Portugal has been removed from the UK government’s ‘green travel list’. The announcement came via the British press (BBC, Sky News, The Guardian and the Telegraph) all of which predicted demotion’ will come into effect on Tuesday.
The UK Transport Minister Grant Shapps has since confirmed the decision, telling Sky News Portugal has been downgraded because the British government wants to give the UK “the best possible chance of unlocking domestically” on 21 June.
He said the emerging Nepal mutation of the Indian variant was “of concern” and Portugal’s positivity rate has “nearly doubled since the last review”.
The news has come as a hammer-blow to the travel and hospitality sector, with hundreds of holidaymakers already here, and those booked to arrive over the next few days given new doses of stress – on top of the stress already caused by requirements to take tests before flying (both ways) and then again a second time after return to UK.
The brief ‘three weeks’ that Britons have had to ‘enjoy’ quarantine-free travel have not been without their issues.
The Resident has received dozens of messages from people who have found getting ‘return tests’ at local labs has not been easy. Many have found laboratories closest to them ‘fully booked’ and have complained that the system ‘isn’t working seamlessly’.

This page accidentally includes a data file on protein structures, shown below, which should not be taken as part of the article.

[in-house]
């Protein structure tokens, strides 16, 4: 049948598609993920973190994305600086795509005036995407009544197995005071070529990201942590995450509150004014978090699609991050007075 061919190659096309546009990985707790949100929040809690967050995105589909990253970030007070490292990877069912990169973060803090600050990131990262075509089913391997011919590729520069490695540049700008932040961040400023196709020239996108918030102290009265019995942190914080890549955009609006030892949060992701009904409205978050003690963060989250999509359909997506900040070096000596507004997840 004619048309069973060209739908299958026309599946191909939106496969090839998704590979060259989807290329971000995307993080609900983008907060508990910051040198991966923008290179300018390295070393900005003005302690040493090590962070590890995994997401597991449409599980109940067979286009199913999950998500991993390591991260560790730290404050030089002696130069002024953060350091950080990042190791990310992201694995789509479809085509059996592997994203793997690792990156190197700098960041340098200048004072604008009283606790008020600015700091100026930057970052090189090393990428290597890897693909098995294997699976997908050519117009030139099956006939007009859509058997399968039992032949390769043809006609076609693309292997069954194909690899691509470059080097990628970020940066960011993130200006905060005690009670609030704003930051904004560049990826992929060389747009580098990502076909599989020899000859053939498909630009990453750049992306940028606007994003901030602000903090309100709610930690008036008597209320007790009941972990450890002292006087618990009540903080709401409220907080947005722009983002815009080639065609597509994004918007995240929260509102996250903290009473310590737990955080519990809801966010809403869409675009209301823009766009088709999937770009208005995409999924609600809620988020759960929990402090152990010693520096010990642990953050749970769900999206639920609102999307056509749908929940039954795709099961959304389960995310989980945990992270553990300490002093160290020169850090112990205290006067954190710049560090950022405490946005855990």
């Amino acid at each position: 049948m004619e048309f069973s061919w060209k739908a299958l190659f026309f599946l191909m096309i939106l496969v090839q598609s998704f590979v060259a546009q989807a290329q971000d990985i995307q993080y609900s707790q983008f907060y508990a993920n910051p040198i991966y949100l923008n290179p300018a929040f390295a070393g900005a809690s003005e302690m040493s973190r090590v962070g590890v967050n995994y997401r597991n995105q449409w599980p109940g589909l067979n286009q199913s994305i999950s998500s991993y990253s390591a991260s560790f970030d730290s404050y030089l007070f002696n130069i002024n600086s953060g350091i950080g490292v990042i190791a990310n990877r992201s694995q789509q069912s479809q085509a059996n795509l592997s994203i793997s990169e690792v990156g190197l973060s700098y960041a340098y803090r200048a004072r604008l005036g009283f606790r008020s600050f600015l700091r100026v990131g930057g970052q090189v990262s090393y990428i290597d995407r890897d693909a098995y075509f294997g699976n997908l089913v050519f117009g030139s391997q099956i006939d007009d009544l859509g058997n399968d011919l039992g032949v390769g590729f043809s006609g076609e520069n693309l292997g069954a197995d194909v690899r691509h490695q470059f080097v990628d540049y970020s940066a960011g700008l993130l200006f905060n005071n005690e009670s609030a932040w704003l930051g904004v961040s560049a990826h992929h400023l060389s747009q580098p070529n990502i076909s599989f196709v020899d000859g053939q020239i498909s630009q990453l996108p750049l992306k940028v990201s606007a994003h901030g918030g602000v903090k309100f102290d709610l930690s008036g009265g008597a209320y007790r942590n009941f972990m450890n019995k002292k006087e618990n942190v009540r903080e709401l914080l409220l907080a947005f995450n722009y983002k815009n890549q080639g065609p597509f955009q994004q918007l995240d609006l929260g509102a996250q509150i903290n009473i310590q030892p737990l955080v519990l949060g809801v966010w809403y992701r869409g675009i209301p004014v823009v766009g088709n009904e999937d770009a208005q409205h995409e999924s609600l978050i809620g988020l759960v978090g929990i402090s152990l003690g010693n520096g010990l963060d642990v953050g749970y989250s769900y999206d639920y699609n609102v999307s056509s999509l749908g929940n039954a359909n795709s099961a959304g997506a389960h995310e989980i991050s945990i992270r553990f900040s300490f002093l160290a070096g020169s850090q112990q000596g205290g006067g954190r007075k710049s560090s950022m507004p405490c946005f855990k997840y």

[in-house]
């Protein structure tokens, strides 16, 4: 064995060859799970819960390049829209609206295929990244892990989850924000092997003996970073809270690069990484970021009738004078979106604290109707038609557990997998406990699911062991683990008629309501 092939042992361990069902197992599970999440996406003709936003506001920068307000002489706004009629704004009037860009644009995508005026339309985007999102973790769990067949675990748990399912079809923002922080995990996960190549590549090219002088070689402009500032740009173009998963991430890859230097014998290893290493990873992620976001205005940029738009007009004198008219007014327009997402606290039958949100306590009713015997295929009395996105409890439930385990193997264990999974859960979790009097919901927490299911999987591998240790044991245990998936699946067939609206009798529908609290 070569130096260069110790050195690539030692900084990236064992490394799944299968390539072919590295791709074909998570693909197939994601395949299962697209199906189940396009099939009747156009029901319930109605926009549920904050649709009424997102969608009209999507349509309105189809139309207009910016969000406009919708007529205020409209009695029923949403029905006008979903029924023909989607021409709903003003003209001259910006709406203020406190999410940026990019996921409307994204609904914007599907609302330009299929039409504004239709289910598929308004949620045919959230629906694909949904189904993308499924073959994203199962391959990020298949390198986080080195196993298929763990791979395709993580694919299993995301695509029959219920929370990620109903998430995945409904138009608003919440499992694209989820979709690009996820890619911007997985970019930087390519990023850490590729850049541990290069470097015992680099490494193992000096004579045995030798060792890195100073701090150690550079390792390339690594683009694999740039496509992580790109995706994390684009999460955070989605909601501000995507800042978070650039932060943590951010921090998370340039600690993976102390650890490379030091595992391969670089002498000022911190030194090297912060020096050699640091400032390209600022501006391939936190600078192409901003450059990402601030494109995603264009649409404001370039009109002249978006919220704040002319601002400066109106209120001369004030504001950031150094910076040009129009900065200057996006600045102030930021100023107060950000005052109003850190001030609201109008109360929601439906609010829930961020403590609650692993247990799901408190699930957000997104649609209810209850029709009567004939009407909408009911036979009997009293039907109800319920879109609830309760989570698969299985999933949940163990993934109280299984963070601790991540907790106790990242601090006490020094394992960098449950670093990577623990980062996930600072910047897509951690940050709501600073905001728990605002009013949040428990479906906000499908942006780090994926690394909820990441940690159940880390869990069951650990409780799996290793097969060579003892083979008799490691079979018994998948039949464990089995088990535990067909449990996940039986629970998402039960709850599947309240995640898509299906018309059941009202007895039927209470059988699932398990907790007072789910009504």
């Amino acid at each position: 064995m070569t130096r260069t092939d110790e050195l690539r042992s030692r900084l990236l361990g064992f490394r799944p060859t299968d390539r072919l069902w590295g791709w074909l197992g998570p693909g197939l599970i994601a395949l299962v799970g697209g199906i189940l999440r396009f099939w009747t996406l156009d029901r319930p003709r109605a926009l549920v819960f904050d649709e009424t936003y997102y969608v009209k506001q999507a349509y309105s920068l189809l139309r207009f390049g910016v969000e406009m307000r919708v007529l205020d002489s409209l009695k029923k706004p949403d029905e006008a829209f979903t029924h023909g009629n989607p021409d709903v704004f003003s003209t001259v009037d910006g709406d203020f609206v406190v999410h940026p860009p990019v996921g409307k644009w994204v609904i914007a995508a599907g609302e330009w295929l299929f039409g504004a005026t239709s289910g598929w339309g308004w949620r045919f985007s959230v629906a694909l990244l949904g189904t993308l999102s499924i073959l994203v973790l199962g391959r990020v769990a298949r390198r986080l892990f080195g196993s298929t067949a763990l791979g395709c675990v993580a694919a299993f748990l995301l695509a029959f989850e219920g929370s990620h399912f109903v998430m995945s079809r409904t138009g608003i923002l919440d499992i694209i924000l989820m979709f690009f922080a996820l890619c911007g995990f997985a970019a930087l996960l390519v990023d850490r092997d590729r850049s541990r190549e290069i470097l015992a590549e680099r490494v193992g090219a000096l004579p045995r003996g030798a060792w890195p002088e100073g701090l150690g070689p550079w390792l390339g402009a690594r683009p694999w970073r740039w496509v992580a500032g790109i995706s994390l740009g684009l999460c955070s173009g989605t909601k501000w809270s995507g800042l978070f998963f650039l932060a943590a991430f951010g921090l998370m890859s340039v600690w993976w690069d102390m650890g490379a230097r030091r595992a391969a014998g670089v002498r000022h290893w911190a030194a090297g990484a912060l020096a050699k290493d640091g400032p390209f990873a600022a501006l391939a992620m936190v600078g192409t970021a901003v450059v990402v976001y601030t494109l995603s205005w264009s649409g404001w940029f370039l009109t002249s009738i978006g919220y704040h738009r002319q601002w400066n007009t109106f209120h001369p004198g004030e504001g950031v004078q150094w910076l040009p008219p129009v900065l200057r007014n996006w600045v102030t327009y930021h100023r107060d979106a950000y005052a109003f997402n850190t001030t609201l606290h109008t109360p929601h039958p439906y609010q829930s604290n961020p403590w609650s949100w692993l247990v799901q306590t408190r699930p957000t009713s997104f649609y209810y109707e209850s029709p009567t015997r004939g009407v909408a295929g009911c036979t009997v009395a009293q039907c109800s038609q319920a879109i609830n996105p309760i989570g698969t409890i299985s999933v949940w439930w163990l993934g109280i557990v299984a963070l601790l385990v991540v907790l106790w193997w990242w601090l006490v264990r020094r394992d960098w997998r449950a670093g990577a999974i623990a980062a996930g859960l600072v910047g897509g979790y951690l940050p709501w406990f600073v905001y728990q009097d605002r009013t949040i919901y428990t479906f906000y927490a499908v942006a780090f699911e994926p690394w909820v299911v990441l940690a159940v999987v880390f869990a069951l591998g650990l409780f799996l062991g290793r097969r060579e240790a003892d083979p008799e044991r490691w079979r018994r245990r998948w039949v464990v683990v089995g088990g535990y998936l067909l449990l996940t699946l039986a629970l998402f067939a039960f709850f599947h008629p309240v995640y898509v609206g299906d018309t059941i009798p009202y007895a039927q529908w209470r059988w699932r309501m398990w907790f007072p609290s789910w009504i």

Only today Elidérico Vieigas, president of hoteliers association AHETA, was calling for an easing of restrictions to allow British holidaymakers to substitute expensive PCR tests with more rapid antigen tests.
This is now the least of the sector’s concerns.
In UK, the media has been describing “millions of pounds worth of damages” for airlines and tour operators. The repercussions in Portugal will be every bit as damaging – if not more so.
As DGS Covid bulletins have been reporting, the rising number of infections has, for the time being at least, not translated into any increase in pressure on the public health system as all at risk groups have either been fully vaccinated or have received their first shots. Indeed, deaths recently have tricked down to an average of little over one per day.
As this news for a sector that has been on life-support for months is being digested, there was a glimmer of hope for the archipelagos of Madeira and Azores which “may not be removed from the green list”, said British reports. This hasn’t transpired – meaning the entirety of national territory is on the amber list.
Demotion to the amber list means that any holidaymakers returning to UK from Portugal after 4am on June 8 will have to quarantine at home for 10 days after arrival, as well as take various tests.
British press reports stress that the government’s decision has effectively closed the United Kingdom off to international travel as there are now no European destinations on the green list.